Review of Mafia: Definitive Edition

Mafia: Definitive Edition is a remake of the iconic Mafia: The City of Lost Heaven, released in 2002. The studio Hangar 13 “assembled” a new game from scratch on the graphics engine of its Mafia 3, supplemented the original story and revised many gameplay mechanics, but left everything the same at the base. It turned out well, although I’m sure the remake will still get from someone for something. After all, making a remake of a game like Mafia is simply impossible to please everyone.

And it’s not that Mafia: The City of Lost Heaven is somehow unique or incredibly deep that makes it unique, not at all. There are enough problems in the original eighteen years ago, but it still has much more advantages. First of all – the plot and the incredible attention to detail: thanks to this, many people remember Mafia. And also the atmosphere – that is, a combination of different factors that are special for each player. For some, this atmosphere was “made” by music, for others – the setting and the era, for the third – the dialogues and characters, for the fourth – all this together.

That is why it is impossible to return that very “Mafia” with all the will. In 2020, The City of Lost Heaven, for those who played it 18 years ago, is an ephemeral cult based on an elusive atmosphere that everyone has their own, pleasant memories that for many years have supplanted all negative emotions from memory, and imaginary the belief that games were better before. These are not game mechanics or, say, genre features that can be rethought and modernized, as Capcom does in Resident Evil remakes. What fans of The City of Lost Heaven love this game to this day is almost impossible to repeat. Nevertheless, Hangar 13 tried – and, admittedly, achieved some success.

Mafia: Definitive Edition is an extremely cautious, almost verbatim remake that cannot be accused of being inconsistent with the original. Seriously, except for the logical changes in missions and the appearance of familiar characters different from the canon, there is nothing fundamentally new in the remake. There are many things that Hangar 13 improved and diversified, but the studio still did not dare to make serious changes.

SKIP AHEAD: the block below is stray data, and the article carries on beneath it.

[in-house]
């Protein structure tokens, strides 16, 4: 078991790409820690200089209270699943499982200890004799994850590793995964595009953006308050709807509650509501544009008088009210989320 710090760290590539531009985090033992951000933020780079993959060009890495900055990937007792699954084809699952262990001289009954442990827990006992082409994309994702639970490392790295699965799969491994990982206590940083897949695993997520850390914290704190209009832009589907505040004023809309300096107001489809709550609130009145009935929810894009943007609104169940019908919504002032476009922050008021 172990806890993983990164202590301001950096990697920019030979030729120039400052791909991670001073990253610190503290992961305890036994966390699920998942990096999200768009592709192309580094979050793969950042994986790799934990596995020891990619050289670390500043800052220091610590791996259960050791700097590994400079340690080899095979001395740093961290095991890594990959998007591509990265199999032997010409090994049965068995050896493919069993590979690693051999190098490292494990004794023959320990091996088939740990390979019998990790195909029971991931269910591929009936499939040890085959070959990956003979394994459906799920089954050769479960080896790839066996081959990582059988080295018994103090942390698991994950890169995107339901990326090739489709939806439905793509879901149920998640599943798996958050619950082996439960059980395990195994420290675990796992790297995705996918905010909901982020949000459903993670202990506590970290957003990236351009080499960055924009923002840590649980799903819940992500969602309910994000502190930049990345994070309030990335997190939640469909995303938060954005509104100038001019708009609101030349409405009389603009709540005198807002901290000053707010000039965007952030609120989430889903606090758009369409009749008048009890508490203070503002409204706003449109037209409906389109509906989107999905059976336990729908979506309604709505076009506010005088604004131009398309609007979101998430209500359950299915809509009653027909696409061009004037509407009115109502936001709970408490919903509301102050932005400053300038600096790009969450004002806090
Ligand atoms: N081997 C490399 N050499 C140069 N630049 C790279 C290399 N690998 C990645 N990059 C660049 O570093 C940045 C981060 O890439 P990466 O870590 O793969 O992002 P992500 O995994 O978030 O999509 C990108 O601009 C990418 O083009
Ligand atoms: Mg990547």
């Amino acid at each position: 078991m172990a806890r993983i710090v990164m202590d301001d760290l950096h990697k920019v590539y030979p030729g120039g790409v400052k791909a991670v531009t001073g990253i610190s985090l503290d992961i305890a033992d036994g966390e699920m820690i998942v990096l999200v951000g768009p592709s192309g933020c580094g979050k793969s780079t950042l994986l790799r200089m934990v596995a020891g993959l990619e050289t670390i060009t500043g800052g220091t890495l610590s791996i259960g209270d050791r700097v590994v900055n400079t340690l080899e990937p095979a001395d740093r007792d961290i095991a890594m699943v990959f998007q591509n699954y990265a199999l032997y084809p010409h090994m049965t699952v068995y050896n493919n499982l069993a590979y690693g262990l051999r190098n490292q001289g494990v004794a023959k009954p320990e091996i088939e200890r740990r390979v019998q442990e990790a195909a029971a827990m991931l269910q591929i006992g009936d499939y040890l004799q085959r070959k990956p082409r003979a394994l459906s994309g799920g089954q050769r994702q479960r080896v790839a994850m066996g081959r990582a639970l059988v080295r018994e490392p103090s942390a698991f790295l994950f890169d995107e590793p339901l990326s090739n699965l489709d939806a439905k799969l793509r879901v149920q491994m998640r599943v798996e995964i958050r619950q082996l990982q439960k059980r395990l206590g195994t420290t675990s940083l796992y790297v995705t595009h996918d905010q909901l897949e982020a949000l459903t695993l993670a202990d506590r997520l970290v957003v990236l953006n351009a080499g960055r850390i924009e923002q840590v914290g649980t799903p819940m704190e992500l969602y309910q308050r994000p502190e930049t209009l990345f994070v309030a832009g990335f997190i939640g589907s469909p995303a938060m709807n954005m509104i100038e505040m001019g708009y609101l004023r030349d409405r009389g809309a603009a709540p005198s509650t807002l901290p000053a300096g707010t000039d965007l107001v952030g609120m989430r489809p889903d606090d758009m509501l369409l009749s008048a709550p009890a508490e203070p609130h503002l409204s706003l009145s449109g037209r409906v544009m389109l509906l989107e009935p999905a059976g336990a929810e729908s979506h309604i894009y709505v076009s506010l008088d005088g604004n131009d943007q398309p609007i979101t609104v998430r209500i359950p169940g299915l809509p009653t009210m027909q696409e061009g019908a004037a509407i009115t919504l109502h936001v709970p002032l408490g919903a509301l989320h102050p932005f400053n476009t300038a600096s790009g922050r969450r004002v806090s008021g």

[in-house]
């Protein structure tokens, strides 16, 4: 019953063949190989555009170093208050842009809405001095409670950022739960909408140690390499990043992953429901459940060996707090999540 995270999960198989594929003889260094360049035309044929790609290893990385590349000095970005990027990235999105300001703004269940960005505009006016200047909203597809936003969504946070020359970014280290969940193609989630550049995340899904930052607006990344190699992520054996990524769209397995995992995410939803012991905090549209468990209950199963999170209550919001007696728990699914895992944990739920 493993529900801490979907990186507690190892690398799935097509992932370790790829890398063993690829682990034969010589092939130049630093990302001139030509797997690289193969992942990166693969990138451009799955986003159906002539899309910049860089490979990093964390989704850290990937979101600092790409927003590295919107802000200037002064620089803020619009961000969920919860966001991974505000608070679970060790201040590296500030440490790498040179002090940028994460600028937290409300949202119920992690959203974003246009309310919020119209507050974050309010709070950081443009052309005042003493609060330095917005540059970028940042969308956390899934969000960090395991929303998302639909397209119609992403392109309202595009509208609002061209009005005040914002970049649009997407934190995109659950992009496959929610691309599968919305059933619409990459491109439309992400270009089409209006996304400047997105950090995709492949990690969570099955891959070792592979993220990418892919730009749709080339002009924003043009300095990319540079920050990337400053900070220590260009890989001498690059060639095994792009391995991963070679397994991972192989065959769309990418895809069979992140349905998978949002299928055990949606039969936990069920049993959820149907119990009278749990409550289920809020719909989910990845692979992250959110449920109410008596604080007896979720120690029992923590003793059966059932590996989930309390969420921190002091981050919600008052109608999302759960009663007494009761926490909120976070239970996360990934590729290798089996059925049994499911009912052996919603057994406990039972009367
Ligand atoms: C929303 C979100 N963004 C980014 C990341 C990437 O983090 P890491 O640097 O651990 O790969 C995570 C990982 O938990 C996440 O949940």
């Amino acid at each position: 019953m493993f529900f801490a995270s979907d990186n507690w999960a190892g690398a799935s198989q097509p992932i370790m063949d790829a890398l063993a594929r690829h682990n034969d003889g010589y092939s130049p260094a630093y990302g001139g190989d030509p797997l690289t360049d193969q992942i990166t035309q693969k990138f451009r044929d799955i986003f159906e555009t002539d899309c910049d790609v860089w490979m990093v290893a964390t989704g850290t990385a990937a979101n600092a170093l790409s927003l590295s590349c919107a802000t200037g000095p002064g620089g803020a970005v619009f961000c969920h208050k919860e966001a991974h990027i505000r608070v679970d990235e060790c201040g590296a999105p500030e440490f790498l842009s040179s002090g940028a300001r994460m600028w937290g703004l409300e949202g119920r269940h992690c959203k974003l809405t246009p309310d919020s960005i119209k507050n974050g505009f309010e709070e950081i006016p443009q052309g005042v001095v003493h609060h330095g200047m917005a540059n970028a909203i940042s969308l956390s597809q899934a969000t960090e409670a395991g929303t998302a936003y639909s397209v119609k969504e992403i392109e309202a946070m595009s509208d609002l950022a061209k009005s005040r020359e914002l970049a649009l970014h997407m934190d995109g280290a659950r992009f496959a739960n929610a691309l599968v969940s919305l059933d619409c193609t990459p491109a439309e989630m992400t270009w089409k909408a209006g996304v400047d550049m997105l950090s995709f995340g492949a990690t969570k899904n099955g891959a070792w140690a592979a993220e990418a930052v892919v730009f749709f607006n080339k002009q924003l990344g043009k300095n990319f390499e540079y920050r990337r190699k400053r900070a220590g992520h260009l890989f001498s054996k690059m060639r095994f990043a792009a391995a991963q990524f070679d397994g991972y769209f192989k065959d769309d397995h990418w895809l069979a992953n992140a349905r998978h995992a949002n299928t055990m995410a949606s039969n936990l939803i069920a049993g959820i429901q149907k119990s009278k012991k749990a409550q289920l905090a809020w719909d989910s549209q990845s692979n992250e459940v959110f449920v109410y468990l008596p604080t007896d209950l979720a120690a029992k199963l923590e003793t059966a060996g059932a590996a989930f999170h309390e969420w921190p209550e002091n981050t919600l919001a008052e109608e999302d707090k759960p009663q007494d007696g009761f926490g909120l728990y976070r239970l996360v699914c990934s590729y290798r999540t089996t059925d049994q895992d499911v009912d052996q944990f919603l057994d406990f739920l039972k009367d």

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The new game takes us back to the fictional American city of Lost Haven, decommissioned from both New York and Chicago at the same time. 1930s, “Prohibition”, men wear strict suits and hats, women dress in beautiful dresses with or without reason, the front pages of newspapers from time to time tell about the next showdown of the Italian mafia. Day and night, the main character, Thomas Angelo, drives his yellow taxi through the city streets. He is not going to join the ranks of the mafiosi, but circumstances are such that he has to leave his old job and seek help from Don Salieri, one of those who run Lost Haven. And now Tommy is already off on business with a shotgun and a fedora.

Hangar 13 said more than once that she was going to expand the story of the original, but did not give specific examples, so one might think that it would come to new story missions and even additional activities in the open world. The latter was most feared by many, because one of the most serious problems of Mafia 3 was the grind tied to the capture of urban areas – fans clearly would not want to see something the same in a remake of their favorite game.

They will not even see: the story of Tom Angelo was indeed supplemented, but limited only to new plot cut-scenes and dialogues. In addition, Hangar 13 came up with two more ways to reveal all the events shown – through news in newspapers and radio in cars. Both are done competently. There are few newspapers, and no one forces them to read – they are needed in order to “highlight” the key elements of the plot: they contain notes about “Prohibition”, politicians and recent crimes committed by mafiosi. And on the radio, announcers usually broadcast about important events for the city: if, say, you rush to a racing track in a Fair Play mission, the presenter will first tell you about the upcoming races, and then turn on the music.